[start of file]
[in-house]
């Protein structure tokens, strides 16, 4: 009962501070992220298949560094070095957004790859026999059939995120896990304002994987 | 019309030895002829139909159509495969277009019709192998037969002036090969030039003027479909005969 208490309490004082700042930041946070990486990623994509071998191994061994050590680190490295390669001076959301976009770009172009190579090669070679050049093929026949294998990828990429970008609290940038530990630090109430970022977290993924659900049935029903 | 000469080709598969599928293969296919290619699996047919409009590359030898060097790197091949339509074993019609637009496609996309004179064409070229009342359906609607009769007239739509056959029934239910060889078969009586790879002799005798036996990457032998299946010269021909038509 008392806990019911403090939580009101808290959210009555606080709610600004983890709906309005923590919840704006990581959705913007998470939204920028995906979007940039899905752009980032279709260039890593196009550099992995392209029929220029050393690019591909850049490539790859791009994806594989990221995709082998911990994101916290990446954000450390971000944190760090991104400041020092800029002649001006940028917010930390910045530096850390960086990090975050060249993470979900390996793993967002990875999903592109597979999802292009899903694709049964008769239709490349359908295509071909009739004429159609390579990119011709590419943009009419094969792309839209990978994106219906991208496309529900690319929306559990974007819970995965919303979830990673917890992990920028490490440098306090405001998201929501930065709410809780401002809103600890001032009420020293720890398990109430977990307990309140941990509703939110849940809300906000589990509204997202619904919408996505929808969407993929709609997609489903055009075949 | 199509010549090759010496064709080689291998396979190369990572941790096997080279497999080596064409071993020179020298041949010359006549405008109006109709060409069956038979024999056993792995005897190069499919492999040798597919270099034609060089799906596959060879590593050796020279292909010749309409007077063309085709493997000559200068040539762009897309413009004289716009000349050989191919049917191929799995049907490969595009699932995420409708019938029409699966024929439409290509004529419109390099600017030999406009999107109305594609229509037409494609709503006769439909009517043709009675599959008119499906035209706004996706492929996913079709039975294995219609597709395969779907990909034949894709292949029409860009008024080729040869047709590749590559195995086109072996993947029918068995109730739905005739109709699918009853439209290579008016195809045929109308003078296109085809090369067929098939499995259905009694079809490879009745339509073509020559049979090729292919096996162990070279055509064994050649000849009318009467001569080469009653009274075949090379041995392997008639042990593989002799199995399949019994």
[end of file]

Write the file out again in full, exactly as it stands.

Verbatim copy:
[in-house]
């Protein structure tokens, strides 16, 4: 009962501070992220298949560094070095957004790859026999059939995120896990304002994987 | 019309030895002829139909159509495969277009019709192998037969002036090969030039003027479909005969 208490309490004082700042930041946070990486990623994509071998191994061994050590680190490295390669001076959301976009770009172009190579090669070679050049093929026949294998990828990429970008609290940038530990630090109430970022977290993924659900049935029903 | 000469080709598969599928293969296919290619699996047919409009590359030898060097790197091949339509074993019609637009496609996309004179064409070229009342359906609607009769007239739509056959029934239910060889078969009586790879002799005798036996990457032998299946010269021909038509 008392806990019911403090939580009101808290959210009555606080709610600004983890709906309005923590919840704006990581959705913007998470939204920028995906979007940039899905752009980032279709260039890593196009550099992995392209029929220029050393690019591909850049490539790859791009994806594989990221995709082998911990994101916290990446954000450390971000944190760090991104400041020092800029002649001006940028917010930390910045530096850390960086990090975050060249993470979900390996793993967002990875999903592109597979999802292009899903694709049964008769239709490349359908295509071909009739004429159609390579990119011709590419943009009419094969792309839209990978994106219906991208496309529900690319929306559990974007819970995965919303979830990673917890992990920028490490440098306090405001998201929501930065709410809780401002809103600890001032009420020293720890398990109430977990307990309140941990509703939110849940809300906000589990509204997202619904919408996505929808969407993929709609997609489903055009075949 | 199509010549090759010496064709080689291998396979190369990572941790096997080279497999080596064409071993020179020298041949010359006549405008109006109709060409069956038979024999056993792995005897190069499919492999040798597919270099034609060089799906596959060879590593050796020279292909010749309409007077063309085709493997000559200068040539762009897309413009004289716009000349050989191919049917191929799995049907490969595009699932995420409708019938029409699966024929439409290509004529419109390099600017030999406009999107109305594609229509037409494609709503006769439909009517043709009675599959008119499906035209706004996706492929996913079709039975294995219609597709395969779907990909034949894709292949029409860009008024080729040869047709590749590559195995086109072996993947029918068995109730739905005739109709699918009853439209290579008016195809045929109308003078296109085809090369067929098939499995259905009694079809490879009745339509073509020559049979090729292919096996162990070279055509064994050649000849009318009467001569080469009653009274075949090379041995392997008639042990593989002799199995399949019994």